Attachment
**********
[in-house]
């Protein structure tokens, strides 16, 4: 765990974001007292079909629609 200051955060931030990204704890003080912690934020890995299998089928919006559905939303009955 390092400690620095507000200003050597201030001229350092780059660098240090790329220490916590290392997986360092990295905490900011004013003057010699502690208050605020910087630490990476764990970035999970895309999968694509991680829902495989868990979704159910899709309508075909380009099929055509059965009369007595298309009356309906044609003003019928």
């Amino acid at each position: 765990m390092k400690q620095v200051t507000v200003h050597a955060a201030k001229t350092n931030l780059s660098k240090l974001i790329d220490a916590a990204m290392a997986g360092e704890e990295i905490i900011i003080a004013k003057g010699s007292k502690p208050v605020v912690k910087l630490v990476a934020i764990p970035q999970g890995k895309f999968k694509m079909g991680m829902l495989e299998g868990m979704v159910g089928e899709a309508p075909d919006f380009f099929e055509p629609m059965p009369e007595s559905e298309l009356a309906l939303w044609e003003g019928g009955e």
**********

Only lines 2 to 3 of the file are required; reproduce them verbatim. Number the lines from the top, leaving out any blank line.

């Protein structure tokens, strides 16, 4: 765990974001007292079909629609 200051955060931030990204704890003080912690934020890995299998089928919006559905939303009955 390092400690620095507000200003050597201030001229350092780059660098240090790329220490916590290392997986360092990295905490900011004013003057010699502690208050605020910087630490990476764990970035999970895309999968694509991680829902495989868990979704159910899709309508075909380009099929055509059965009369007595298309009356309906044609003003019928």
């Amino acid at each position: 765990m390092k400690q620095v200051t507000v200003h050597a955060a201030k001229t350092n931030l780059s660098k240090l974001i790329d220490a916590a990204m290392a997986g360092e704890e990295i905490i900011i003080a004013k003057g010699s007292k502690p208050v605020v912690k910087l630490v990476a934020i764990p970035q999970g890995k895309f999968k694509m079909g991680m829902l495989e299998g868990m979704v159910g089928e899709a309508p075909d919006f380009f099929e055509p629609m059965p009369e007595s559905e298309l009356a309906l939303w044609e003003g019928g009955e």